Judge David Johnson saw Bigfoot in his backyard. He was peeing on a tree. That's the story.
"Some people see and some people don't see. Those that don't see. You can't make them see. So, that's it. Now I'm ready to go do some research."—Dallas
From Oscilloscope, a studio that puts of some of my favorite documentaries, comes another sterling examination of the human condition…except with, you know, Bigfoot.
Facts of the Case
The film follows the exploits of best friends and Bigfoot researchers Dallas and Wayne, two guys from Ohio who have dedicated the last decade of their lives to gathering irrefutable proof of the existence of Bigfoot. They believe once they hit the jackpot with either video or photo evidence, their lives—which have been marked with struggles—will drastically improve.
But when fame is within the duo's reach, something happens that creates a rift. What started out as a cursory look at a pair of eccentric lives, turns into an emotional examination of the nature of friendship. And, you know, Bigfoot.
This is a terrific little film. While the idea of an in-depth look into the field of Bigfoot research may sound interesting—and it is—the real gold comes from the interaction between the two main characters.
Dallas and Wayne are simple dudes, both of whom have lived fairly tough lives (they each recount their respective struggles, one with the death of a loved one, the other with bouts of depression and suicidal tendencies) but have found joy in their pursuit of Bigfoot and, to a larger extent, their friendship. They're aware that their "discipline" may not have the best reputation and the world at large doesn't put much stock into the idea that Bigfoot exists, but screw that—these guys believe, and in each other they've found kindred spirits.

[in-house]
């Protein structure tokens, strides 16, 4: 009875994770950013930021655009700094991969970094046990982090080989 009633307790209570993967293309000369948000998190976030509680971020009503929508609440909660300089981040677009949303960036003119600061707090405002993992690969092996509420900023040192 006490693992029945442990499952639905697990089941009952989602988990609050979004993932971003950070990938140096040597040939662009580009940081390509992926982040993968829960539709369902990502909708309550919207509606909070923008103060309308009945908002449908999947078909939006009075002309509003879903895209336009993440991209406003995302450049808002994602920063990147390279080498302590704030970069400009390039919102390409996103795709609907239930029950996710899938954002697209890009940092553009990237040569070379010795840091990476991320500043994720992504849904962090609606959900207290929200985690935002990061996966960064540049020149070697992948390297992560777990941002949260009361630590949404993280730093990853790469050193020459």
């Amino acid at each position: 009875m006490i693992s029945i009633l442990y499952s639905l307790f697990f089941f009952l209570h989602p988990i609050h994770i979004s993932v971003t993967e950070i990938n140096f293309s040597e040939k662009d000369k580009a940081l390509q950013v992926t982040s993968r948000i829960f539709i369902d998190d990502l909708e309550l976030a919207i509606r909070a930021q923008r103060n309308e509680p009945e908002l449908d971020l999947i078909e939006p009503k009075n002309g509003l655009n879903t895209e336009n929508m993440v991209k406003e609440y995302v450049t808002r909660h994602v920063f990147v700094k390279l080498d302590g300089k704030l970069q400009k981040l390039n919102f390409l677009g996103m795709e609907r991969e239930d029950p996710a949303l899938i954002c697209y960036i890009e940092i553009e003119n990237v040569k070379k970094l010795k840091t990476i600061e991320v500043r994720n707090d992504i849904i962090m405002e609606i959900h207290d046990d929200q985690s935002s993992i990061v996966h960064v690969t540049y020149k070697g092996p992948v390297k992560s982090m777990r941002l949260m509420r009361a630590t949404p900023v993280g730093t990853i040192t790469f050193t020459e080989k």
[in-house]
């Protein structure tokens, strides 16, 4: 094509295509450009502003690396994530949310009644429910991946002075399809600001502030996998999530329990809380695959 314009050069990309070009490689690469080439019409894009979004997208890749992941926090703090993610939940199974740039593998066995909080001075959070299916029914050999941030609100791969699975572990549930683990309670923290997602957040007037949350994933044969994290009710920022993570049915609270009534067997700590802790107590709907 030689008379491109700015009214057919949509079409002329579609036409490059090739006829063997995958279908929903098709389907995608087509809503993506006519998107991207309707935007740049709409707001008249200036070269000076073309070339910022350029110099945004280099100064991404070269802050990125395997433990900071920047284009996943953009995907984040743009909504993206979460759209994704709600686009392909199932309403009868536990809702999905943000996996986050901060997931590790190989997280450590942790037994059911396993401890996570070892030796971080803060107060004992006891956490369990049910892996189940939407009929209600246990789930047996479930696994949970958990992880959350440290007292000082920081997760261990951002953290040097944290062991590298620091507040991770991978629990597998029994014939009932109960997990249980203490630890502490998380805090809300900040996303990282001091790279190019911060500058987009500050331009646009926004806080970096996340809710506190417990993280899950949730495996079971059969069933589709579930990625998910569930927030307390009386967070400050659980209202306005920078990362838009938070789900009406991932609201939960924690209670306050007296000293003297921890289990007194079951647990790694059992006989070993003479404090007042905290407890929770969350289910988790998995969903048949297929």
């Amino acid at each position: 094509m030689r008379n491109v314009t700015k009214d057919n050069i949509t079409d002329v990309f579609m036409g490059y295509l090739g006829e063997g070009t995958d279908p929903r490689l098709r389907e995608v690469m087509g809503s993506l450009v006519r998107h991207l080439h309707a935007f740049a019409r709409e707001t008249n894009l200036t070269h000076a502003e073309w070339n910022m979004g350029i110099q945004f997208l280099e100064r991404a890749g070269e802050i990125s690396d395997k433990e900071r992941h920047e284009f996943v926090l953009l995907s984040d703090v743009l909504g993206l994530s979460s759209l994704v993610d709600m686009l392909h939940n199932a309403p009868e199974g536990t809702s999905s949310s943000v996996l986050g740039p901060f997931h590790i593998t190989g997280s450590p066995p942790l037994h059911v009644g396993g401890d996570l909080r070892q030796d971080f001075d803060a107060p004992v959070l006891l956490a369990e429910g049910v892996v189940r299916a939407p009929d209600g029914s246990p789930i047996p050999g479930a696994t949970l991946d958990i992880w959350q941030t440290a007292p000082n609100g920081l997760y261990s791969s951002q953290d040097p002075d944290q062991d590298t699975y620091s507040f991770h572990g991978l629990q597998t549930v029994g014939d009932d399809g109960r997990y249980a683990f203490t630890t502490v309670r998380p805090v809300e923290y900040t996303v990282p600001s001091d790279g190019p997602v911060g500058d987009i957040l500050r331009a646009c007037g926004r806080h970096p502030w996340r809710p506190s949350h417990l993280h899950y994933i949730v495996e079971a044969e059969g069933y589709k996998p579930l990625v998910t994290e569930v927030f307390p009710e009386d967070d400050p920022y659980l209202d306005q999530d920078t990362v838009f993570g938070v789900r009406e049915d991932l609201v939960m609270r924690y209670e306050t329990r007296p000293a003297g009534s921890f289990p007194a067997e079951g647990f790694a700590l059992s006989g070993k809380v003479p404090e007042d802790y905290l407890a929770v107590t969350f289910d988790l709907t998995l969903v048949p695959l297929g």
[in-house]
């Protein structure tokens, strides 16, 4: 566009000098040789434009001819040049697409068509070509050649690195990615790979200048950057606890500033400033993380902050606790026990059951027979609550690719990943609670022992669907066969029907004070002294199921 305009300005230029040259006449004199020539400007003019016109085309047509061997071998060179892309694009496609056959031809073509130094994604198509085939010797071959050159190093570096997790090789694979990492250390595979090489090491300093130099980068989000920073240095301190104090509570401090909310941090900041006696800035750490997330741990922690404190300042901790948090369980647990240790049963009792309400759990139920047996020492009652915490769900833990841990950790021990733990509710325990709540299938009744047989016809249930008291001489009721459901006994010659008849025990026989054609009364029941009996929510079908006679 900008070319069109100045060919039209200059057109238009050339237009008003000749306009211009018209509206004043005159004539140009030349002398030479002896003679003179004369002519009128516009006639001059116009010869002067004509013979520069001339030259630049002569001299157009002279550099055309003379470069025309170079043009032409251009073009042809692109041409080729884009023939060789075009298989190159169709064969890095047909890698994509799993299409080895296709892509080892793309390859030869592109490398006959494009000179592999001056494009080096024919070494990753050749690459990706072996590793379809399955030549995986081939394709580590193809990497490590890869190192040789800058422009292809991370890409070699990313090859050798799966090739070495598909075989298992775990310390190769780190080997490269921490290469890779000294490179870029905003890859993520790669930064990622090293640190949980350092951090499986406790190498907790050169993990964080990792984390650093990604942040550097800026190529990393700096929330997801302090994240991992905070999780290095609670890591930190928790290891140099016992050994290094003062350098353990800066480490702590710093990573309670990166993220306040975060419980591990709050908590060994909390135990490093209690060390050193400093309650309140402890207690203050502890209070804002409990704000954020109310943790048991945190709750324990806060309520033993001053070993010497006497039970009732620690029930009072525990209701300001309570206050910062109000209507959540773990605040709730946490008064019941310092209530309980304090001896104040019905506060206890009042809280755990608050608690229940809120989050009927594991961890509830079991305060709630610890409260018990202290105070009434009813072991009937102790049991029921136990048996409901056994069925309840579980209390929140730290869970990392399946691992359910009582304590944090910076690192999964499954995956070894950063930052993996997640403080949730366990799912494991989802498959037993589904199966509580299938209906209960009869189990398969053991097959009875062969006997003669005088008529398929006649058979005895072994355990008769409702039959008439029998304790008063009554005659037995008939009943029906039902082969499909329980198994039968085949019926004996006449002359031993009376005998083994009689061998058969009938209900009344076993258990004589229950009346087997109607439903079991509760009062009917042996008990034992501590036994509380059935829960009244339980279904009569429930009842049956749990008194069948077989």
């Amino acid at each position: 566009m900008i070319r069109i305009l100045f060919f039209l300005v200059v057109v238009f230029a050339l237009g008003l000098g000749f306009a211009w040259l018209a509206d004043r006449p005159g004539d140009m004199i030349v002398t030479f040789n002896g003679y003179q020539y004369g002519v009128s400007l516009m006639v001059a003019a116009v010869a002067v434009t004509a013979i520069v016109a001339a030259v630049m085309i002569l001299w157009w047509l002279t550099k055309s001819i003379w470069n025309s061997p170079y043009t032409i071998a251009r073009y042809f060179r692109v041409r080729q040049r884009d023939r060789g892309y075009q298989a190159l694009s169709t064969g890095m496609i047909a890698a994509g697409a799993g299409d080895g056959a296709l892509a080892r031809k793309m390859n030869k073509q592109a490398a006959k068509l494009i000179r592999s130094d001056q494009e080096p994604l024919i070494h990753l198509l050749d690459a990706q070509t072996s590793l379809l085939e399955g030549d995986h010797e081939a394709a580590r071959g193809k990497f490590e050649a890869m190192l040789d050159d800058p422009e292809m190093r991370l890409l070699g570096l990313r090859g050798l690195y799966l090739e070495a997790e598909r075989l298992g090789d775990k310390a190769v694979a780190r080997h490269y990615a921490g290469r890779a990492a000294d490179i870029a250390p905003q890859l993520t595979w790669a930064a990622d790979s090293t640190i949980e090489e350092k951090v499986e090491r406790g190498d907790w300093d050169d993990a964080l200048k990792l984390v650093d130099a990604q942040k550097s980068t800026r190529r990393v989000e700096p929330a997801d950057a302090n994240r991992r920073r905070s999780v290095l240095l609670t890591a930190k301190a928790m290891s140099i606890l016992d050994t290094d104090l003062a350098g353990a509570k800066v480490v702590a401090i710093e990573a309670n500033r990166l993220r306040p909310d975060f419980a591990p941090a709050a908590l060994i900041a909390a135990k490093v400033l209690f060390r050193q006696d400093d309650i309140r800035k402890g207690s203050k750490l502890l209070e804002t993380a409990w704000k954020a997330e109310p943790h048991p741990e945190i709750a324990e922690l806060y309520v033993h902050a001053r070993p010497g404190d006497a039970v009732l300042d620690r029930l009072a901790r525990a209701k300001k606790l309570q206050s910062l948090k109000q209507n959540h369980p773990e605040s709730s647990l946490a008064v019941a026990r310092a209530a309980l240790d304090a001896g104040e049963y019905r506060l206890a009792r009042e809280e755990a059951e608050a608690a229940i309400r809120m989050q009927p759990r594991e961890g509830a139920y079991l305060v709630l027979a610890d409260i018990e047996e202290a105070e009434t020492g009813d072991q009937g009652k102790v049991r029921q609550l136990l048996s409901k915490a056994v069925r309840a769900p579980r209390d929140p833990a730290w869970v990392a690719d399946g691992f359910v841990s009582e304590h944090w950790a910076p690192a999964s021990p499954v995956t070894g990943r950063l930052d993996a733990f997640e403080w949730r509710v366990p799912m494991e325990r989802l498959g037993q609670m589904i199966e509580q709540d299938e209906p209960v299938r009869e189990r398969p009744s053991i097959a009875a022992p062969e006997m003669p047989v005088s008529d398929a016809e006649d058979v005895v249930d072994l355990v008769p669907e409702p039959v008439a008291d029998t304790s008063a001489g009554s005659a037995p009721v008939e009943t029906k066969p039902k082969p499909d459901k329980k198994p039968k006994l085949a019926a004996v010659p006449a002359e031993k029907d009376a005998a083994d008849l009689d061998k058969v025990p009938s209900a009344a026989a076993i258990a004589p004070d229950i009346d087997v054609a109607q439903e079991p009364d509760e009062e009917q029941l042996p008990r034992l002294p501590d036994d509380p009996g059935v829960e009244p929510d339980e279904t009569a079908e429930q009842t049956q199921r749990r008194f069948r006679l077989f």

That's essentially Act One of the film: the ins and outs of Bigfoot research, the interesting subculture that is associated with it (one researcher makes an impassioned speech to his colleague about how Bigfoot is living the life that the Bible describes), and the biographies of Dallas and Wayne. In Act Two, it all changes, and "the event" happens, which disrupts their friendship. The compelling stuff is seeing the two deal with the fallout, especially Wayne, who's particularly distressed. Sure you might find bigger, more dramatic relationship-nuking mishaps in your garden variety soap opera, but this event, as small as it may be in the larger scheme of things, hits both of the guys directly where it hurts the most, and fundamentally alters their personal and professional relationship.
And the hits keep coming, when a well-known Bigfoot researcher from California (well-known I guess in Bigfoot research circles) hits town and decides to go out in the Ohio woods with the guys. This is a huge deal, but it doesn't go precisely the way they hoped.
The fruit that all these shenanigans yields is highly watchable and surprisingly emotional. These men, who have likely been written off by everyone they've known, have invested much in each other and their life's work—when those fail, the fallout is documentary material of the highest order. Kudos to director Jay Delaney, who never once seems like he's trying to exploit his subject and, in fact, appears to have a genuine kinship with Dallas and Wayne.
This is a fact bolstered by the playful commentary track that features the three men and cinematographer Shane Allen Davis. The extras are joined by deleted scenes; "American Dreams," the short film that inspired the film; a how-to-research-Bigfoot featurette; and a Bigfoot photo gallery. Given a clean 1.85:1 anamorphic widescreen and stereo track, Not Your Typical Bigfoot Movie sports a solid technical presentation.
It's not typical at all, but this Bigfoot tale is a great moviemaking. I really, really liked it.
Not Guilty. What's that in the woods?!
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